Another $80 later, and I’m onstage again. This time it’s Primal Scream’s “Some Velvet Morning” and I fucking rock it out. I feel so hot. Hell, I AM so hot. It’s late after that, and the remainder of the night passes in a blur as I do a dance here, a dance there, the most memorable of which comes from the unlikely couple consisting of a hot (and very fucking randy) Persian chick and her body builder boyfriend. I’m like, “So how did you guys meet?” and she goes, “I like muscles.” Nice. Cute. I dance for them both, she gives me this really amazing kiss, and they promise to come back in tonight.

All in all, a great night. It ran the gamut from conversing with a trusted regular and friend, updating each other on what’s transpired in our lives in the last week; a new potential regular whom I don’t have to pretend with and who adores me for my smarts; an easy mark I could play without even thinking about it; and picking up on the vibe of a hot couple and getting to make out with a pretty girl with an accent. I made about $400, below average but totally acceptable, and I had a blast. I was on fire, all my moves were right, it was easy and fun. I really love my job. Fuck social acceptance and medical benefits, I’ll take my life on the fringe any day.


Men's Studies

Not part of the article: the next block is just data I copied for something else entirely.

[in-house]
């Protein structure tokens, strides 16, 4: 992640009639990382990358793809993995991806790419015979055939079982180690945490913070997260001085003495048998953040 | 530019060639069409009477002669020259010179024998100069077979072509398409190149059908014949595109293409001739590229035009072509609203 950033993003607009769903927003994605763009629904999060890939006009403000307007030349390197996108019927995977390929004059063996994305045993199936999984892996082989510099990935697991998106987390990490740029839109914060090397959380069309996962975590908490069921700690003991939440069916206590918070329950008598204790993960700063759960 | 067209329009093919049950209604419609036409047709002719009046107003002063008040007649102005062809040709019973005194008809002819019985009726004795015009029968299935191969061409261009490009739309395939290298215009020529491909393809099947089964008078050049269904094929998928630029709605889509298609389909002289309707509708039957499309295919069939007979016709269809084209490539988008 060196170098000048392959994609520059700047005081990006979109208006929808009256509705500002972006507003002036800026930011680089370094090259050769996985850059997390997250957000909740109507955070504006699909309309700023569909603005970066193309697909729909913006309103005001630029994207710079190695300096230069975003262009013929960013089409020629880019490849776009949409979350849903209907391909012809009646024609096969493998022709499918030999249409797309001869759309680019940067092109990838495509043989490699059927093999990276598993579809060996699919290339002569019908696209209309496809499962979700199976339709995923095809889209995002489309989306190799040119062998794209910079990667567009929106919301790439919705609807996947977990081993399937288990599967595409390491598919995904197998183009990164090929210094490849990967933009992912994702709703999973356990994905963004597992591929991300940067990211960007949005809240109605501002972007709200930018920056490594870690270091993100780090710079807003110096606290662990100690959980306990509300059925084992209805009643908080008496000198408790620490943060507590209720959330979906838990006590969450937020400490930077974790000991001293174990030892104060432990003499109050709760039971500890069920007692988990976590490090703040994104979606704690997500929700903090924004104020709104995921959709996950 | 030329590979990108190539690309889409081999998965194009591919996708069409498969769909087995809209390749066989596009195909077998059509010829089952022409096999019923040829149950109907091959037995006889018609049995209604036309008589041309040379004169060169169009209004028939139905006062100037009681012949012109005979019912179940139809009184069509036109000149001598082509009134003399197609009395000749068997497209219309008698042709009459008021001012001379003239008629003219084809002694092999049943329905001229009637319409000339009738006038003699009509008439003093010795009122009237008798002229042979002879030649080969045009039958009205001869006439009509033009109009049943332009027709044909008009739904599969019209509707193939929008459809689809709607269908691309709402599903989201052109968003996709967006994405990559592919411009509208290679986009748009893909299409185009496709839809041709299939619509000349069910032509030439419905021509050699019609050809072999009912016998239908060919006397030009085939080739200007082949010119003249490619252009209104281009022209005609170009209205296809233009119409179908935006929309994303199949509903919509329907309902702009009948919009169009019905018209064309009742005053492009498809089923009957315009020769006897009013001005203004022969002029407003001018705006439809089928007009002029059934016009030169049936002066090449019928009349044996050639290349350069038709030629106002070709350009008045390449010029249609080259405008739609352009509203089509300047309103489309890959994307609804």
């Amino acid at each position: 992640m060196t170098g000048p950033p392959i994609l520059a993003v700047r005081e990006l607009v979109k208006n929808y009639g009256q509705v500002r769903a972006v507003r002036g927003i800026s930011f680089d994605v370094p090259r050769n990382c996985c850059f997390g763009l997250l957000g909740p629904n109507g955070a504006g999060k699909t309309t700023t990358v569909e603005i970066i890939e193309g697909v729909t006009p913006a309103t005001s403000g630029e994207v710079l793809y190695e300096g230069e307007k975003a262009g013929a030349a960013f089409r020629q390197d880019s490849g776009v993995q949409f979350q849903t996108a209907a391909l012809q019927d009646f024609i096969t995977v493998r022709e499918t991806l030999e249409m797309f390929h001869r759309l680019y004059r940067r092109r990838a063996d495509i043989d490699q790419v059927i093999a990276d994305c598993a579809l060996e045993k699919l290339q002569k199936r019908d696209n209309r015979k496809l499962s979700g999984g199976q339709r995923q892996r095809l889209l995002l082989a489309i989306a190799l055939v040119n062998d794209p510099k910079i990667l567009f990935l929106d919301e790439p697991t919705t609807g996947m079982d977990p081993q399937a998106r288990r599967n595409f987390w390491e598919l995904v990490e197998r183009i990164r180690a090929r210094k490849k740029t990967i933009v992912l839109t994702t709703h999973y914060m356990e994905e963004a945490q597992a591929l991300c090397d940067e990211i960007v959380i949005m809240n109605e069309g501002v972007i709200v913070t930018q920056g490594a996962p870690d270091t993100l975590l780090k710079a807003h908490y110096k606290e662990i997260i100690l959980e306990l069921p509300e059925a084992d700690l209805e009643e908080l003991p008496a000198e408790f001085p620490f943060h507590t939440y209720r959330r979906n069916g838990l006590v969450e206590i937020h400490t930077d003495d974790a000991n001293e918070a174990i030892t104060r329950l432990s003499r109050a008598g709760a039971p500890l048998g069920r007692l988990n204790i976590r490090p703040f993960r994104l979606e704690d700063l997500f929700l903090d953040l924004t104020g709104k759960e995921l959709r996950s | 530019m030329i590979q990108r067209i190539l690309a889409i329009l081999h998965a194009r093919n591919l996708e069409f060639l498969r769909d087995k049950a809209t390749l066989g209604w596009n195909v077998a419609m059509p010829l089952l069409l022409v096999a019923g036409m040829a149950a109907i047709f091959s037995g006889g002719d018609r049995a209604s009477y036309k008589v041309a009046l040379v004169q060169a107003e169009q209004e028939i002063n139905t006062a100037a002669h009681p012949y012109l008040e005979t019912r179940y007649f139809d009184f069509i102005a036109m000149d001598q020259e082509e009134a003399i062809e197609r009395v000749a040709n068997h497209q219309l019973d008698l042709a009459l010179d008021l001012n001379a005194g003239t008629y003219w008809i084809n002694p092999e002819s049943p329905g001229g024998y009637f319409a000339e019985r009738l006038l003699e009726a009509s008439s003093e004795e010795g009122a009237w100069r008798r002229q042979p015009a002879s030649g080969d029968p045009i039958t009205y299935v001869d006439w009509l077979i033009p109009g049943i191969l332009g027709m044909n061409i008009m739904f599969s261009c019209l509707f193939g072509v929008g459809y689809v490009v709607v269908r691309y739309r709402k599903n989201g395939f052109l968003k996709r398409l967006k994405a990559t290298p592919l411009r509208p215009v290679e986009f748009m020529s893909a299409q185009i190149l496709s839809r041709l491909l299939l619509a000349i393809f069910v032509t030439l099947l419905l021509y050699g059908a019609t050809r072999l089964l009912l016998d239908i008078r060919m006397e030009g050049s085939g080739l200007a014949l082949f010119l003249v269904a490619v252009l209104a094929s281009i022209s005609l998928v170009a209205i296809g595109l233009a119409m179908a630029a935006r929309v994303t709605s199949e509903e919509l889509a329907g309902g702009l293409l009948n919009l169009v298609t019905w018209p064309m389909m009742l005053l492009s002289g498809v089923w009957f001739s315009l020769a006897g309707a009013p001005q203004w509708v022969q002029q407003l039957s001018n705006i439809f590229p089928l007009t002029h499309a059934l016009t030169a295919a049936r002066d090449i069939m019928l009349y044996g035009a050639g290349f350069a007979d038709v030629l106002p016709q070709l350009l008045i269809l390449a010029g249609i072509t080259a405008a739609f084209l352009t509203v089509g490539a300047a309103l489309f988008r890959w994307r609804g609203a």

As I may or may not have mentioned, I’m a grad student in a women’s studies program. When I attended my first sex work conference (and subsequently became a stripper), I remember a particularly interesting encounter with another stripper/researcher who warned me to be careful that I not “hide behind the research.” Driven by other accounts of stripper/researchers who had customers say, “oh, you’re just doing this for the research” (Katharine Frank, G-Strings and Sympathy 13), I refuse to hide my researcher status from inquiring customers. So when I mention I’m a grad student in women’s studies, I usually get a response like, “Well sweetie, I’ve been studying women for over 30 years, whaddaya wanna know?” or, “You’re already a woman. Why do you need to study them?” while at first these jokes were annoying, I got used to them—I literally hear versions of these statements several times a week. They might be belittling, but they’re not overly offensive. And besides, it’s really hard to offend me. Well, the other night, someone completed that seemingly insurmountable task. Ahem: